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Plan to give offshore sites and habitats special protection  

Almost 4000 square miles of wildlife-rich sea off the coast of Britain could receive protection under plans unveiled by the UK Government today.

Seven areas have been earmarked to become Britain’s first offshore special areas of conservation (SAC), providing conservation of sea life and habitats such as sandbanks, submarine structures and cold water coral reefs.

Five of those areas are in Scottish waters, including Braemar Pockmarks, 150 miles east of Orkney; Darwin Mounds, 100 miles north-west of Cape Wrath; Scanner Pockmark, 115 miles off the north-east coast; Stanton Banks, south of the Outer Hebrides; and Wyville Thomson Ridge, between the Faroe islands and Scotland.

The sites are intended to form part of a network of marine protected areas which the government says it wants to see in place by 2012 – and which may eventually cover up to 40% of the UK’s seas.

The SAC status will provide tighter control over any ongoing or planned activity in those areas, such as oil and gas developments, fisheries or wind farms.

A 12-week public consultation is being launched today, and the government’s conservation advisers, the Joint Nature Conservation Committee, will then decide whether to recommend that the sites are submitted to Europe for approval as SACs.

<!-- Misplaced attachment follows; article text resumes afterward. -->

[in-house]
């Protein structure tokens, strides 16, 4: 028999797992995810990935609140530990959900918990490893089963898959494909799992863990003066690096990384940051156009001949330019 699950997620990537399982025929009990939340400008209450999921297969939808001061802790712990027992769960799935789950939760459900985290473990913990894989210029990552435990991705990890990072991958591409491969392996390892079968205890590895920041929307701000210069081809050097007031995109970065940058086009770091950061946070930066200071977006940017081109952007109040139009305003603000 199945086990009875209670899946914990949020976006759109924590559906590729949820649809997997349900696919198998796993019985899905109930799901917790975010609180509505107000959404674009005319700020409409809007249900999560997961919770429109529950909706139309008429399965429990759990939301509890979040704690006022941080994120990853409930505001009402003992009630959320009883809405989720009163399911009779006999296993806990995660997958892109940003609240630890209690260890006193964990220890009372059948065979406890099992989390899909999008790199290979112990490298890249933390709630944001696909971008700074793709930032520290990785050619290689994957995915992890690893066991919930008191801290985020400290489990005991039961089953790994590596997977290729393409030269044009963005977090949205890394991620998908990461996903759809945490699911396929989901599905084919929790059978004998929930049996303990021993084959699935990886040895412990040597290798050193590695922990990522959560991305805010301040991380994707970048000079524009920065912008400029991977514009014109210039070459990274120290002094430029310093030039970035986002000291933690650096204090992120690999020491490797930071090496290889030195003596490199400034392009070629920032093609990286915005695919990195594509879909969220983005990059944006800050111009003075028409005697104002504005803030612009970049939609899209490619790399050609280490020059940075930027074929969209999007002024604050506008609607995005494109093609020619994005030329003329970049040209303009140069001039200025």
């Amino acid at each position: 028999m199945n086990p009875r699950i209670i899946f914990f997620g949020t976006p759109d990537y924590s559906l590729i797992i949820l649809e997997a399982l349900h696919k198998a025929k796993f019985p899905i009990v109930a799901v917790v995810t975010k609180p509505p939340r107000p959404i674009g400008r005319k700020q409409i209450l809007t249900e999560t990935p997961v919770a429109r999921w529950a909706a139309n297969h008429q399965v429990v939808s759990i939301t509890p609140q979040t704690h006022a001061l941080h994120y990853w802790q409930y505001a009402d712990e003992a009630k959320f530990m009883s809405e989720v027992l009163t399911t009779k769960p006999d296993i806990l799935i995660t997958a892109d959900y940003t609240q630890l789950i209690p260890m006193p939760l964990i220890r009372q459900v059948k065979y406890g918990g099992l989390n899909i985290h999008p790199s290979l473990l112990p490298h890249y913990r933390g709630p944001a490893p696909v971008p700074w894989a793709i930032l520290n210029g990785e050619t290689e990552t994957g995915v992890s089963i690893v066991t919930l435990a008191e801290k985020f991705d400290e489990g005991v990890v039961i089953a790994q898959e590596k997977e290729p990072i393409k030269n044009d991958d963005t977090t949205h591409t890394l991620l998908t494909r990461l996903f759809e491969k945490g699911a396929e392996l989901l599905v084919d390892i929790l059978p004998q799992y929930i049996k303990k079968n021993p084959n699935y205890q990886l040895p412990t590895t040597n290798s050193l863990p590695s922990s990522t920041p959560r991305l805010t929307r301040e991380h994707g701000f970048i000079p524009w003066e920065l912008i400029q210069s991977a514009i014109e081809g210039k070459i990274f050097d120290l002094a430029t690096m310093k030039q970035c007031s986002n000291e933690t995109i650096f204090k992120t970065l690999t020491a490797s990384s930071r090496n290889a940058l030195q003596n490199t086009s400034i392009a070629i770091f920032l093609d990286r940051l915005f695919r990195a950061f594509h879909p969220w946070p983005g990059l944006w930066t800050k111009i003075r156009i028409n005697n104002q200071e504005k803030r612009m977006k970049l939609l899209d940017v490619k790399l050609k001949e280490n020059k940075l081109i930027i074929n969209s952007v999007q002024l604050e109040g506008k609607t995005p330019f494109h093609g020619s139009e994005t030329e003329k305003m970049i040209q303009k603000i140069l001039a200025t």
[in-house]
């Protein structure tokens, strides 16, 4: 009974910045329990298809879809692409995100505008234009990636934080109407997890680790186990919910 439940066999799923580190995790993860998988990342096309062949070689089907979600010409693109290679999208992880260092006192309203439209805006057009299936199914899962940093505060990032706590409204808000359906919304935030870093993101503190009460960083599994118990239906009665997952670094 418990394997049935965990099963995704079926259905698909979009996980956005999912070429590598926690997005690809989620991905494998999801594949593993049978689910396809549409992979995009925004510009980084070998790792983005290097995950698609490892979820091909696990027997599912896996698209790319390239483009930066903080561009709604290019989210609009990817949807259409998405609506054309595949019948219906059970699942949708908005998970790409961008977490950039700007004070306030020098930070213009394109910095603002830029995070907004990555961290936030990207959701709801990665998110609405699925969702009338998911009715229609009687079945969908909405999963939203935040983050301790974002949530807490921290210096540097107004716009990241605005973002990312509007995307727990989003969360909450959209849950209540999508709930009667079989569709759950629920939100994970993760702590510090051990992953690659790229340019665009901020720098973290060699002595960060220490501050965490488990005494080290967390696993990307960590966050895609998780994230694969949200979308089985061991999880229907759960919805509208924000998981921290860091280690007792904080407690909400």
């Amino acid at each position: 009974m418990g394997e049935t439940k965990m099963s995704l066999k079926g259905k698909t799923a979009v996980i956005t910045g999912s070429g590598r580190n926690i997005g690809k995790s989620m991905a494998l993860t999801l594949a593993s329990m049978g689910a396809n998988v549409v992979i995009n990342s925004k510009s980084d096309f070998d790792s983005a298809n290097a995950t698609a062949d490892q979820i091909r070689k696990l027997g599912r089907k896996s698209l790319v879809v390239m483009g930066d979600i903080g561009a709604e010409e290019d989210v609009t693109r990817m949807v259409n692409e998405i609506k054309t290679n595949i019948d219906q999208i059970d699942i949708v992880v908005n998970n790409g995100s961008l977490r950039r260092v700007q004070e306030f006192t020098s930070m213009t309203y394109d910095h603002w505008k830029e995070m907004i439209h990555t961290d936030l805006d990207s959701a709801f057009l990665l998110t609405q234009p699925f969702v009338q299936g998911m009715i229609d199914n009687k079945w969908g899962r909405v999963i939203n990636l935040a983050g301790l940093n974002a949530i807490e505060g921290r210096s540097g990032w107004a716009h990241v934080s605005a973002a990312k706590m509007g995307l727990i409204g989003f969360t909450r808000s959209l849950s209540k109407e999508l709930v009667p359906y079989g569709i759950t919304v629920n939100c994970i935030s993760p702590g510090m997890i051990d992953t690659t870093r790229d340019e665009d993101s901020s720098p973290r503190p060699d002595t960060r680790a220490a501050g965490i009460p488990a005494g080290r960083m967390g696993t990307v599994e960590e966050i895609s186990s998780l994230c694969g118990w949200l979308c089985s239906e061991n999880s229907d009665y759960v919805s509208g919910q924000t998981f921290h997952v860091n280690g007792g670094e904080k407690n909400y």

If they are approved by the European Commission under the EU Habitats Directive, they will be assessed on a case-by-case basis to see what protection is needed.

Jonathan Shaw, Marine, Landscape and Rural Affairs Minister, said: “The UK has one of the richest marine environment in the world. We want to bring conservation standards at sea up to the level of those that we have on land, to give greater protection to sea life.

“I want to see a network of marine protected areas around the UK by 2012, and these seven new proposed offshore areas would be a big part of that.”

Currently, protected marine areas are limited to coastal and inshore sites conserving habitats, marine species and birds.

The UK has a well-developed network of land-based nature reserves including Local Nature Reserves, Sites of Special Scientific Interest (SSSIs) and European Sites. Scotland has a several protected environments including sites such as Ben Nevis, the Clyde Valley Woods in Lanarkshire, the Isle of May off Fife, and the Loch Lomond Woods, which are already classified as Special Areas of Conservation.

Solene Quennehen

The Herald

20 December 2007

This article is the work of the source indicated. Any opinions expressed in it are not necessarily those of National Wind Watch.

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